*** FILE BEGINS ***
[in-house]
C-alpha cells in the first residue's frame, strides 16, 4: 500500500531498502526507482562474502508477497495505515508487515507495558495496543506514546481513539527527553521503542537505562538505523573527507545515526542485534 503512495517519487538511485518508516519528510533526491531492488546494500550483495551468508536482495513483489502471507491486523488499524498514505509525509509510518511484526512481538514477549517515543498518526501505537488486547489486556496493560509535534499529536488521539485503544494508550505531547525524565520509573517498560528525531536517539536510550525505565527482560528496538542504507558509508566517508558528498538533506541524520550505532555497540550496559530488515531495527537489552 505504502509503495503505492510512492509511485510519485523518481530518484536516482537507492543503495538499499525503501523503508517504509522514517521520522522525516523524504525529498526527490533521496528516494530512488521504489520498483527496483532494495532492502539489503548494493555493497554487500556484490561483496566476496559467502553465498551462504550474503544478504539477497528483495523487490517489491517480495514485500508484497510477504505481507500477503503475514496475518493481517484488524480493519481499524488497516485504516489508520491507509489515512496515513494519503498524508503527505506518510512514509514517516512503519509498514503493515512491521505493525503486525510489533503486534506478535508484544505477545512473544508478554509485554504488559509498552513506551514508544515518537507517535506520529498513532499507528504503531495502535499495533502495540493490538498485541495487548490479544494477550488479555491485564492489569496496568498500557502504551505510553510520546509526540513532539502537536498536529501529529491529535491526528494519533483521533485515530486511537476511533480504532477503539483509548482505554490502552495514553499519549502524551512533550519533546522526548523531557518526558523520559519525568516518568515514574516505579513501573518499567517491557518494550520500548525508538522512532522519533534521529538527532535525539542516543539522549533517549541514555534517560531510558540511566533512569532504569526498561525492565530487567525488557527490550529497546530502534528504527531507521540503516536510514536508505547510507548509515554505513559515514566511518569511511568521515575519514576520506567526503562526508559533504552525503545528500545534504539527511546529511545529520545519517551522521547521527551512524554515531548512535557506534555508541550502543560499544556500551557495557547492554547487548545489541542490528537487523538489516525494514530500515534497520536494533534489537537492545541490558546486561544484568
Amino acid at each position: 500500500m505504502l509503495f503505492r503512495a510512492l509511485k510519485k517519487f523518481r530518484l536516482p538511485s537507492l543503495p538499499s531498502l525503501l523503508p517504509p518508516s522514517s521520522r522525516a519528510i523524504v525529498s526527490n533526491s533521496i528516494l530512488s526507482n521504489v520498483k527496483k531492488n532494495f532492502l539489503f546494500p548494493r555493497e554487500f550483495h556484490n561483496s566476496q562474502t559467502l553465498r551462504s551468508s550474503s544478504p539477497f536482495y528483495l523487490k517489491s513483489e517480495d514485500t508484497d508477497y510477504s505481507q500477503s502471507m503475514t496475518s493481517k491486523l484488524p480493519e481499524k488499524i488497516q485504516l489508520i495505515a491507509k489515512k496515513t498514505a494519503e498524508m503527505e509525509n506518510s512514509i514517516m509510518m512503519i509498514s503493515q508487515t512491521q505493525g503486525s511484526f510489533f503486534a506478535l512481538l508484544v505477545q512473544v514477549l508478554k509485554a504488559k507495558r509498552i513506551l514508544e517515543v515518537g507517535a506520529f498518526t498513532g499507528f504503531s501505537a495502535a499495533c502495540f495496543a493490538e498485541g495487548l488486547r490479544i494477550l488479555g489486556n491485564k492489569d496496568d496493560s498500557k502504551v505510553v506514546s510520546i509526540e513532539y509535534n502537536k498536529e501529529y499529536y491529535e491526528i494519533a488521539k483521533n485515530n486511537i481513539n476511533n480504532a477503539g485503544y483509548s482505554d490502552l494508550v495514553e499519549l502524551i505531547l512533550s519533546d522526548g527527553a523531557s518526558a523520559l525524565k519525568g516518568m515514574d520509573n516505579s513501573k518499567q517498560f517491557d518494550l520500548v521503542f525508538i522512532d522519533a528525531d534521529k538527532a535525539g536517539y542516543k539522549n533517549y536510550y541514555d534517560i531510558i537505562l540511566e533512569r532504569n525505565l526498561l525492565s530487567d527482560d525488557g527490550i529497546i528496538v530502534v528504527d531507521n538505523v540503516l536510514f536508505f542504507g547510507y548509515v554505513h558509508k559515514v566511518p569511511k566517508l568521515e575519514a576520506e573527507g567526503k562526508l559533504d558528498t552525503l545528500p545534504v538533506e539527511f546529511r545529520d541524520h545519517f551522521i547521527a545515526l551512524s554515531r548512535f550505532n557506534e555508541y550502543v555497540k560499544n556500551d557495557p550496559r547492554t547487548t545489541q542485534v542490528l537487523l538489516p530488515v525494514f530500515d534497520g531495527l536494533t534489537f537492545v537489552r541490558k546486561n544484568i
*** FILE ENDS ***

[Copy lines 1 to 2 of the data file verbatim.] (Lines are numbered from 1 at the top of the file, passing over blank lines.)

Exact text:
[in-house]
C-alpha cells in the first residue's frame, strides 16, 4: 500500500531498502526507482562474502508477497495505515508487515507495558495496543506514546481513539527527553521503542537505562538505523573527507545515526542485534 503512495517519487538511485518508516519528510533526491531492488546494500550483495551468508536482495513483489502471507491486523488499524498514505509525509509510518511484526512481538514477549517515543498518526501505537488486547489486556496493560509535534499529536488521539485503544494508550505531547525524565520509573517498560528525531536517539536510550525505565527482560528496538542504507558509508566517508558528498538533506541524520550505532555497540550496559530488515531495527537489552 505504502509503495503505492510512492509511485510519485523518481530518484536516482537507492543503495538499499525503501523503508517504509522514517521520522522525516523524504525529498526527490533521496528516494530512488521504489520498483527496483532494495532492502539489503548494493555493497554487500556484490561483496566476496559467502553465498551462504550474503544478504539477497528483495523487490517489491517480495514485500508484497510477504505481507500477503503475514496475518493481517484488524480493519481499524488497516485504516489508520491507509489515512496515513494519503498524508503527505506518510512514509514517516512503519509498514503493515512491521505493525503486525510489533503486534506478535508484544505477545512473544508478554509485554504488559509498552513506551514508544515518537507517535506520529498513532499507528504503531495502535499495533502495540493490538498485541495487548490479544494477550488479555491485564492489569496496568498500557502504551505510553510520546509526540513532539502537536498536529501529529491529535491526528494519533483521533485515530486511537476511533480504532477503539483509548482505554490502552495514553499519549502524551512533550519533546522526548523531557518526558523520559519525568516518568515514574516505579513501573518499567517491557518494550520500548525508538522512532522519533534521529538527532535525539542516543539522549533517549541514555534517560531510558540511566533512569532504569526498561525492565530487567525488557527490550529497546530502534528504527531507521540503516536510514536508505547510507548509515554505513559515514566511518569511511568521515575519514576520506567526503562526508559533504552525503545528500545534504539527511546529511545529520545519517551522521547521527551512524554515531548512535557506534555508541550502543560499544556500551557495557547492554547487548545489541542490528537487523538489516525494514530500515534497520536494533534489537537492545541490558546486561544484568